"Your picture of social triumphs is quite fascinating, Phil, but I'll paint one to offset it. I'm going home to an old country farmhouse, once green, rather faded now, set among leafless apple orchards. There is a brook below and a December fir wood beyond, where I've heard harps swept by the fingers of rain and wind. There is a pond nearby that will be gray and brooding now. There will be two oldish ladies in the house, one tall and thin, one short and fat; and there will be two twins, one a perfect model, the other what Mrs. Lynde calls a `holy terror.' There will be a little room upstairs over the porch, where old dreams hang thick, and a big, fat, glorious feather bed which will almost seem the height of luxury after a boardinghouse mattress. How do you like my picture, Phil?"
"It seems a very dull one," said Phil, with a grimace.
"Oh, but I've left out the transforming thing," said Anne softly. "There'll be love there, Phil -- faithful, tender love, such as I'll never find anywhere else in the world -- love that's waiting for me. That makes my picture a masterpiece, doesn't it, even if the colors are not very brilliant?"
Anne of the Island- Lucy Maud Montgomery
When people ask me where I'm from, I'm still confused. Should I say Tamil Nadu, which is where my parents are from, or Secunderabad where I was born but have lived in for only a few measly years? Should I launch into a long winded explanation of how since my Dad's in the army I've never lived in one place for long or should I risk ridicule and say I'm from India without further details. The answers I give are generally one of these, though I rarely do the proclaiming I'm Indian thing.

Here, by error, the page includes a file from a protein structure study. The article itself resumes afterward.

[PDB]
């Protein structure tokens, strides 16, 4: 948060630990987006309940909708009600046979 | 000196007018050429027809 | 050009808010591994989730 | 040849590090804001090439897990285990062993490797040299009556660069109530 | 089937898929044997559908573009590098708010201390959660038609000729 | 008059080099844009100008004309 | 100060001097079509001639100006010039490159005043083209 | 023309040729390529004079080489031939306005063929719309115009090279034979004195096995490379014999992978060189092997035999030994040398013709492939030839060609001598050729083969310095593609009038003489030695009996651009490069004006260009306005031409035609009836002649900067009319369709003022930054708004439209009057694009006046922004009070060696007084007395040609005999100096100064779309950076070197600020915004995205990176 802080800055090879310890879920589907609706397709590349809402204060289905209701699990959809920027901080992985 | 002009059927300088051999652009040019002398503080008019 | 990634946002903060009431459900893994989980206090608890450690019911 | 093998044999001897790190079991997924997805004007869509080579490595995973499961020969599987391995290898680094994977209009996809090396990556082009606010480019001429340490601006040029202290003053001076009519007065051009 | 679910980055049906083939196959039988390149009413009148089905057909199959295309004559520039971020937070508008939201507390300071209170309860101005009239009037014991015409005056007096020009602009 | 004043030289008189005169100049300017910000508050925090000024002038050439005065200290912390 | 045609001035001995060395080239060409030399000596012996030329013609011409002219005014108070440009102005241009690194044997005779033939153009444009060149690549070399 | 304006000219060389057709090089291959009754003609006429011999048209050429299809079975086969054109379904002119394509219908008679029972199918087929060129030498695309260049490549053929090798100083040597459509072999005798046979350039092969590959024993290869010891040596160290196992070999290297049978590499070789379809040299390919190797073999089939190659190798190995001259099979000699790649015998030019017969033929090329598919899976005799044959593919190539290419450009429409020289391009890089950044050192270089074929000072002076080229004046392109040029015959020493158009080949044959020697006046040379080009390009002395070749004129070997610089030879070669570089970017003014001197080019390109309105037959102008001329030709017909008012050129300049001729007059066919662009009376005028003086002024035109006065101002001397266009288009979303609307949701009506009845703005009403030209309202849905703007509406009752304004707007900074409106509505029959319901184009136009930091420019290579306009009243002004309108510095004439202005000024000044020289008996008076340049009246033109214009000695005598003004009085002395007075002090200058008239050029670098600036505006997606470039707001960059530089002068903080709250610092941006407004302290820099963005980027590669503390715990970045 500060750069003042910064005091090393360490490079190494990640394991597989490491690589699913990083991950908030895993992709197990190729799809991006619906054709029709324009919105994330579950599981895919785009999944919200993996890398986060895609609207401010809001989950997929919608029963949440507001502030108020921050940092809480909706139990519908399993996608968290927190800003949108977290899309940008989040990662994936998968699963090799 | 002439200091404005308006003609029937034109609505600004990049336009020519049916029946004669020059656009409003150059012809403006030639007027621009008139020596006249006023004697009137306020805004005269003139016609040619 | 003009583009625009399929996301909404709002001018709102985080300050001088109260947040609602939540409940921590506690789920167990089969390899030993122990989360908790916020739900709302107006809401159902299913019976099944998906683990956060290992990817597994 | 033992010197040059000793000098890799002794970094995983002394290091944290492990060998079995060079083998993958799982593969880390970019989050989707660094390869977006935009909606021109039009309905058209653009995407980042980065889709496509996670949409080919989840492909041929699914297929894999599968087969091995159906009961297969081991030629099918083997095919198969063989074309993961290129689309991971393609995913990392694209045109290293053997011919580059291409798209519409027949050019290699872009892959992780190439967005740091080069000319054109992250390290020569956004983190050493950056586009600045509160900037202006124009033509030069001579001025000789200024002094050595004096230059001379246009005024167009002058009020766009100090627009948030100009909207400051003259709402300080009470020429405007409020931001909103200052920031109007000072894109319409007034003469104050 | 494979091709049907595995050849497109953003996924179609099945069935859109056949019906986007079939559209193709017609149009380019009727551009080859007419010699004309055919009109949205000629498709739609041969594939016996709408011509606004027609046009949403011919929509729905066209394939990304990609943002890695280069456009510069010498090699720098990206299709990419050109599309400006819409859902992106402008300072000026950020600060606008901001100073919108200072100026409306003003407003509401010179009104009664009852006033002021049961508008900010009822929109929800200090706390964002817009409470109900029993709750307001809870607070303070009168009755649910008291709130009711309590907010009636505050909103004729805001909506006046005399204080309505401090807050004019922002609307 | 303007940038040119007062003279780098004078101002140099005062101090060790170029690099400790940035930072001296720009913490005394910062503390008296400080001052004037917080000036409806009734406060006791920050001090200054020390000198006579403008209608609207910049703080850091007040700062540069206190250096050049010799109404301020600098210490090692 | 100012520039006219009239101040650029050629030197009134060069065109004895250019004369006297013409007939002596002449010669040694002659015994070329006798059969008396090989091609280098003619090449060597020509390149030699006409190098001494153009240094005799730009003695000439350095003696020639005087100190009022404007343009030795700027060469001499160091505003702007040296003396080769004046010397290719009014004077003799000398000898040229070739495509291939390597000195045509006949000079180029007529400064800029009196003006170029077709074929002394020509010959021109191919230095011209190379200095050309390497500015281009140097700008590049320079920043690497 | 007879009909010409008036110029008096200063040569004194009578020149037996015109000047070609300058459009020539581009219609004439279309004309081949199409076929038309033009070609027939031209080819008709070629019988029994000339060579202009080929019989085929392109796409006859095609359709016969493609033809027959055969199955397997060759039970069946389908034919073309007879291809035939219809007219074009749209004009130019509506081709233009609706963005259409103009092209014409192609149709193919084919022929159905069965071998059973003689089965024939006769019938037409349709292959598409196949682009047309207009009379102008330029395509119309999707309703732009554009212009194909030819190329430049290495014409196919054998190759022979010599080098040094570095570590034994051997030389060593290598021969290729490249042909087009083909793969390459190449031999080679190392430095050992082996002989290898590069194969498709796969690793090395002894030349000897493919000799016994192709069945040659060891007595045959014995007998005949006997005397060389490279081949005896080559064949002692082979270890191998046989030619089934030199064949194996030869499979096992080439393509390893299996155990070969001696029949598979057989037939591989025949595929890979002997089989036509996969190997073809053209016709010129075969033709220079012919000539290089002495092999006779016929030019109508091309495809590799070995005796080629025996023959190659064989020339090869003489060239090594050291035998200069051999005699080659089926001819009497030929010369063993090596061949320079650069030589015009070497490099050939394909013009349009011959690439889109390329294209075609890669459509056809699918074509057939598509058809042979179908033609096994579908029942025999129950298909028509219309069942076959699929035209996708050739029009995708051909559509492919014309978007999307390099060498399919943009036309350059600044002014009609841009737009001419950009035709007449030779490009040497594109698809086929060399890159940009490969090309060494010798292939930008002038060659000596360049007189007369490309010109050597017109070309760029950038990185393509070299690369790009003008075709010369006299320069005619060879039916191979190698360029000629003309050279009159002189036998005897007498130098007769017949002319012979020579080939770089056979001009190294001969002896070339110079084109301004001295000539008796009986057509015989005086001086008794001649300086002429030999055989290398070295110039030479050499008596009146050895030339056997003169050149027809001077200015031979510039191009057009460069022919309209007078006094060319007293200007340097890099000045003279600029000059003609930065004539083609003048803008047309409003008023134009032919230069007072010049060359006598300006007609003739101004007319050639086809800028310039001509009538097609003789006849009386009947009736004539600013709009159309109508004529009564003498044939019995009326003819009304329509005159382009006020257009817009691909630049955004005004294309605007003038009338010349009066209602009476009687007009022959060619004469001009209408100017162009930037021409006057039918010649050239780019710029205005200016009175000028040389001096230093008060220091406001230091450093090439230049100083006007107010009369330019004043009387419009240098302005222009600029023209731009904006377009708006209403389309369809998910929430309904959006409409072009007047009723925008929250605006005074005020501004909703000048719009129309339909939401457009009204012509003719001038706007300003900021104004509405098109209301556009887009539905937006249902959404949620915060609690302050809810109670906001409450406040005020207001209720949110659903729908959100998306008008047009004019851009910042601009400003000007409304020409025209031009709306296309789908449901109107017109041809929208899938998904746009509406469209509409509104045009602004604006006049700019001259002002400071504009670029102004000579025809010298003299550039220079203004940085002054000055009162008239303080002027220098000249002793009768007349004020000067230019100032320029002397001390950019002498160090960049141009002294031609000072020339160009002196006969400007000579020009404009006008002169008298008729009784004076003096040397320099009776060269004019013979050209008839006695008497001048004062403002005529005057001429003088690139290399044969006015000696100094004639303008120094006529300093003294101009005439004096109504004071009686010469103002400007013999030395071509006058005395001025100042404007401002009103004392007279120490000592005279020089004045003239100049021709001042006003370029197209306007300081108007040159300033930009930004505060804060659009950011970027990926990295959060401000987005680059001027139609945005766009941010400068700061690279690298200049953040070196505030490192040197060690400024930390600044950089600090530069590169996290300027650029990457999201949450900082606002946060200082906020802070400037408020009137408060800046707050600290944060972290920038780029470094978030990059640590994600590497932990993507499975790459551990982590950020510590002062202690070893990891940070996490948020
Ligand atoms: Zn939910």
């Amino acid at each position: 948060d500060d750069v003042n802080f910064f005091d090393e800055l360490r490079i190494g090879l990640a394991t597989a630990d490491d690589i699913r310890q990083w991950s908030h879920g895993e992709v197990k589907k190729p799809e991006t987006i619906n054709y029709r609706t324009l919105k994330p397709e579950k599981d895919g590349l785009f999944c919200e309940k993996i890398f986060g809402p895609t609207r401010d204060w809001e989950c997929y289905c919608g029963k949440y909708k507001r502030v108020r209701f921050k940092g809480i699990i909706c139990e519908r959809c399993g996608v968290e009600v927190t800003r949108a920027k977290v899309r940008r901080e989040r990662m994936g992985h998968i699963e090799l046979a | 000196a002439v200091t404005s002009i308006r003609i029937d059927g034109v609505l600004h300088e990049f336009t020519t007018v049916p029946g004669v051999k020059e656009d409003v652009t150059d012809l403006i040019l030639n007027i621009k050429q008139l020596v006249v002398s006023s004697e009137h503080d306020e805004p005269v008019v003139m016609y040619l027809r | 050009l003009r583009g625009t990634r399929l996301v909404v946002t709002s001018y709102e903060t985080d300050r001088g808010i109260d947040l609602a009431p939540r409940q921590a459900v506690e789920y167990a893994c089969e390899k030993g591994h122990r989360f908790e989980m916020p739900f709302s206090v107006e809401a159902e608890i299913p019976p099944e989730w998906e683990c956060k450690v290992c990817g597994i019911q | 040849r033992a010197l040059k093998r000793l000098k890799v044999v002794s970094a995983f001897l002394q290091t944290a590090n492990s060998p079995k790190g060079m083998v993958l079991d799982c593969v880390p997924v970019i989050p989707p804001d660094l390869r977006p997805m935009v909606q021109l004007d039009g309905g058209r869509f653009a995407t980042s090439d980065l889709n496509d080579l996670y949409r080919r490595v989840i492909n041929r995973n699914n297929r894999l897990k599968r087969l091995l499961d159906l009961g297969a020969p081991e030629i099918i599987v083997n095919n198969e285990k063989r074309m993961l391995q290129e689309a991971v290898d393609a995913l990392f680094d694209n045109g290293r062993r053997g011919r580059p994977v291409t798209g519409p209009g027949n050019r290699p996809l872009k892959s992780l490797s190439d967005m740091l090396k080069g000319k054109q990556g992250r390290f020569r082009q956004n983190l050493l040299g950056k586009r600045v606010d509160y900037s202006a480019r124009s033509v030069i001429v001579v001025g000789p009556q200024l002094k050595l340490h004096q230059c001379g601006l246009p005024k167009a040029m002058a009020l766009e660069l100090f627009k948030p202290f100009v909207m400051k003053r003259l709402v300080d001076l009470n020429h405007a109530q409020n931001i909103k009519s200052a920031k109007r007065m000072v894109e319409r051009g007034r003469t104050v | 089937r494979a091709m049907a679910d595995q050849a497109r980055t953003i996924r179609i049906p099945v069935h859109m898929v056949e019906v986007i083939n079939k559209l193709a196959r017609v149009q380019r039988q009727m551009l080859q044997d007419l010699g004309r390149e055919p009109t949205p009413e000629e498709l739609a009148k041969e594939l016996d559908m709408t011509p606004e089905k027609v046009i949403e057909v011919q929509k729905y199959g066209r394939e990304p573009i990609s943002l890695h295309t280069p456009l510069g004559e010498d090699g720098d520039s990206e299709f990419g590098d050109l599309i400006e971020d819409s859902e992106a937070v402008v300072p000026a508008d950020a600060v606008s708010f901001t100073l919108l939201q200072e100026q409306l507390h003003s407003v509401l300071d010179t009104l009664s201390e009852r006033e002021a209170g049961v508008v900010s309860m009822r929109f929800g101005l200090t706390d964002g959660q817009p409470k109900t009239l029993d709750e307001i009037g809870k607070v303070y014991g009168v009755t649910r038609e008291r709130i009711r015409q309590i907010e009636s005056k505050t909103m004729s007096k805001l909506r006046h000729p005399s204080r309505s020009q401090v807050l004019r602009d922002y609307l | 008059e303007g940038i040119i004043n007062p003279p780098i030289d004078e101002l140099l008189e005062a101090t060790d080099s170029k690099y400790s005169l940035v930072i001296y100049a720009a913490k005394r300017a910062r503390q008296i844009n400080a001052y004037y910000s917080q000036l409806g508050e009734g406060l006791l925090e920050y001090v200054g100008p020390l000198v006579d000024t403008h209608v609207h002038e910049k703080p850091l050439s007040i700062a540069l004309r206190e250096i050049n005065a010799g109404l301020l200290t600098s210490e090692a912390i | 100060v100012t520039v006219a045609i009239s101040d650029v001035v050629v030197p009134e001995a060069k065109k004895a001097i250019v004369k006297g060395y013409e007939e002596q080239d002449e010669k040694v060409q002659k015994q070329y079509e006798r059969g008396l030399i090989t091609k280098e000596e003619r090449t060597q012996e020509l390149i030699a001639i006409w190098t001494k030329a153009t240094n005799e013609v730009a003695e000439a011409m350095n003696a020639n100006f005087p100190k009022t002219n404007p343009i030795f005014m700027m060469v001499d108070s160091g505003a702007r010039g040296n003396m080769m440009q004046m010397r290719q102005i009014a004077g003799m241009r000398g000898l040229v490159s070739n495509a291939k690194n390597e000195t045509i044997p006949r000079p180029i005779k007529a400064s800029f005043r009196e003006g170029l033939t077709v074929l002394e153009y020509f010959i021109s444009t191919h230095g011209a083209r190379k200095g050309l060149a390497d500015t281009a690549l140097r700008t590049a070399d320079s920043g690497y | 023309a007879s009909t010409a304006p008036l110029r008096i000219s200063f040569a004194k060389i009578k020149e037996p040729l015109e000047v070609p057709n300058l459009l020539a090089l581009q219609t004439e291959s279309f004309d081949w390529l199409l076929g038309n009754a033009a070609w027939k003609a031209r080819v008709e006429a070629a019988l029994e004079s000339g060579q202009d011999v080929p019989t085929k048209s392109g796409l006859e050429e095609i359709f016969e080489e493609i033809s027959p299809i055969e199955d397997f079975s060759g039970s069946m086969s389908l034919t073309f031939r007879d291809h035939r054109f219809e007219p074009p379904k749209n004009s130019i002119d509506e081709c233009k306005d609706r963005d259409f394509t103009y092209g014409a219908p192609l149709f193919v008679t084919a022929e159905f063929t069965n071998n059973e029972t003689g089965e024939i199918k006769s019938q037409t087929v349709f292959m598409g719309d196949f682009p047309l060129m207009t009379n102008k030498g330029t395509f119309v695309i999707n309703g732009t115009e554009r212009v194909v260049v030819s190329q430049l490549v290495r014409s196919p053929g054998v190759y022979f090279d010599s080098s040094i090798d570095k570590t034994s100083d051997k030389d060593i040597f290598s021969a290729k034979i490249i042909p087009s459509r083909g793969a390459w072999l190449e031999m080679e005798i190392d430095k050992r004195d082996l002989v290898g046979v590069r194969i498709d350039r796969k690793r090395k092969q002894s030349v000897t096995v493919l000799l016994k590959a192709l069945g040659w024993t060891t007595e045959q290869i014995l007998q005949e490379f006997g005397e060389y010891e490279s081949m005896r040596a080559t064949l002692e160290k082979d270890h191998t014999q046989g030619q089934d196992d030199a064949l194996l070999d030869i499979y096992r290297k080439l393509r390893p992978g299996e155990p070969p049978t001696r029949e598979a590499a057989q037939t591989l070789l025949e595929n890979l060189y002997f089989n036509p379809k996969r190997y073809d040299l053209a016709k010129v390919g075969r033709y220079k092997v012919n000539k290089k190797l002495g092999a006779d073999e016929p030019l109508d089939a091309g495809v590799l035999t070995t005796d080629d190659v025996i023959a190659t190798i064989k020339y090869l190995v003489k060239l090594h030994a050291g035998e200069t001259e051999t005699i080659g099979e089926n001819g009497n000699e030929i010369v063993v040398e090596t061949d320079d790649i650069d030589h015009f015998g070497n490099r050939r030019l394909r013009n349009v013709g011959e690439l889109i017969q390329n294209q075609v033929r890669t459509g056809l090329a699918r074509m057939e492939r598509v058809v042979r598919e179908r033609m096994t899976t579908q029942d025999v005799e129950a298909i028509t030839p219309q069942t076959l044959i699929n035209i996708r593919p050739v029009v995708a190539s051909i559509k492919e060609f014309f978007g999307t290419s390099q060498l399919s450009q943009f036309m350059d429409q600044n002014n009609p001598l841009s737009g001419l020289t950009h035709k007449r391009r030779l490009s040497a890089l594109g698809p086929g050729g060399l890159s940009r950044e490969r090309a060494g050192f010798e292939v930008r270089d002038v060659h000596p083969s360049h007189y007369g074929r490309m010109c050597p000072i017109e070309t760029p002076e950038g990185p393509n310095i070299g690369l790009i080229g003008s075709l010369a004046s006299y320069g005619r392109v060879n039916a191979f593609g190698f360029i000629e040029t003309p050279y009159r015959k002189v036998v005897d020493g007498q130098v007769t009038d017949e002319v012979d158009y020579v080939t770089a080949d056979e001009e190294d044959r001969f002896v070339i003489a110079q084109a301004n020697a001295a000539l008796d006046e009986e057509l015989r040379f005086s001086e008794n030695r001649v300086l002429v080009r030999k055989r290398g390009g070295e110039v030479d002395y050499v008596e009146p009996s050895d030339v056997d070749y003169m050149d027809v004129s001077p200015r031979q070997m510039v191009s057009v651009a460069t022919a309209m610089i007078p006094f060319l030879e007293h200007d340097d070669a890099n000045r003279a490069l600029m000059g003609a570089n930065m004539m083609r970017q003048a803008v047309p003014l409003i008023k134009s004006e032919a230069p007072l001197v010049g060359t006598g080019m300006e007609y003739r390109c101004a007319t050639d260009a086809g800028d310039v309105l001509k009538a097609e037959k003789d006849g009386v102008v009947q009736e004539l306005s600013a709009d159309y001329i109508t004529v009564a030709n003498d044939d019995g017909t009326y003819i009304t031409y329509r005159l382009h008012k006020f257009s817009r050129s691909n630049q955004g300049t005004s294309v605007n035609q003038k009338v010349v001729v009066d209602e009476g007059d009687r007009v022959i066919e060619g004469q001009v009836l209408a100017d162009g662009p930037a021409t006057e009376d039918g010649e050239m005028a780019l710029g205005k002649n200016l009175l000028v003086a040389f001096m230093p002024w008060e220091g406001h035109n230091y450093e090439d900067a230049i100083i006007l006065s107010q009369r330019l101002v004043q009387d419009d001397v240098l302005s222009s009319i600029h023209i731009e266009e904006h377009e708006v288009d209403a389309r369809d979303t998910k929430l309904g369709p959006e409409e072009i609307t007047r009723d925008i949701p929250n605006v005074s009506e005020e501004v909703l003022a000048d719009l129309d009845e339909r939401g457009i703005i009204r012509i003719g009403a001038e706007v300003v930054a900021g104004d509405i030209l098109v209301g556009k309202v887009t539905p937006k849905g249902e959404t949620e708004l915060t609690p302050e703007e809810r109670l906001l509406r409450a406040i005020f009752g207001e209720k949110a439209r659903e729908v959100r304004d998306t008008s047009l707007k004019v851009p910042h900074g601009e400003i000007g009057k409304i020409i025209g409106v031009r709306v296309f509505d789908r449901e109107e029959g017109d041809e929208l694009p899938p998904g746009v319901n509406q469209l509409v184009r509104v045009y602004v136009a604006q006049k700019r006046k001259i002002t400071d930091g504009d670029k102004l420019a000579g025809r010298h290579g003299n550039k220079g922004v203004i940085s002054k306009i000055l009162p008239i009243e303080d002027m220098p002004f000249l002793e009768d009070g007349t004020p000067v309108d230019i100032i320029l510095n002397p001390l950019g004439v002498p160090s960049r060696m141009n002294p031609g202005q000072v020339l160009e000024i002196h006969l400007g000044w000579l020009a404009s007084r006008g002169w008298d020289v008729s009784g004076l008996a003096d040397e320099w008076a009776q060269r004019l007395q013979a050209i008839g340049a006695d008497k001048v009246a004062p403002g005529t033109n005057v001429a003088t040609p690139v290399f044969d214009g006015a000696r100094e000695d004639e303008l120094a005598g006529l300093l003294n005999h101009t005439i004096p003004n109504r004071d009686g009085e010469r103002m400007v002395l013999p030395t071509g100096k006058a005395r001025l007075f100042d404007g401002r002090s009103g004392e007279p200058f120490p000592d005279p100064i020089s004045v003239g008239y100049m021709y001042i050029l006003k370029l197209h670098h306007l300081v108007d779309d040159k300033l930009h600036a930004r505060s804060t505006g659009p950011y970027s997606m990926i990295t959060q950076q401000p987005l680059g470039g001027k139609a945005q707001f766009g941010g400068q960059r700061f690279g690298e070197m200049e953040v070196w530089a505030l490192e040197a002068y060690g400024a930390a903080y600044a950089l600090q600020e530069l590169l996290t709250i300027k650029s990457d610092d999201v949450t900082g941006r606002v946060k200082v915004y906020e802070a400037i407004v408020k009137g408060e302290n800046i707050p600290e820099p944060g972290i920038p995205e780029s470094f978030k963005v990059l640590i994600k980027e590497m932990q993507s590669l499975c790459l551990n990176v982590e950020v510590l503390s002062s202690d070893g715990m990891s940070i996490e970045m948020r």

My idea of a home is not a city or a locality or a house. I've changed too many of those. But it is the place where the people I most love are. When I came to college everyone told me I was to have two homes henceforth. I thought so too and indeed, tried very hard to make it true. But much as I love living here in a hostel, doing crazy things with amazing friends, I have never yet called it home.
I sing all the time for a week when my plans for going home get finalized. I have hour long phone conversations with Amma on what all we're going to do together as soon as I get there. When I finally do get there, the time flies by on wings, surrounded as I am by familiar objects and loving faces. My parents do everything they can to make every visit extra special. They seem to think I might not want to come home if Amma didn't cook all my most favourite dishes for every meal or if Appa didn't stock the fridge to bursting point with all my favourite sweets. They needn't ever be afraid of that though. Its home! How could I not want to come back again and again, or stay for ever?
When I finally have to leave, I never want to go. I've been doing this for two and a half years now, but still when the train chugs away and I wave at my bravely smiling parents, I feel like a part of me is being wrenched away, very painfully. By the time I return to my hostel and start unpacking, the feeling is just a distant memory. But reading this paragraph from L M Montgomery's book just reminded me of it again.
I go home next week. Happy Diwali everyone!!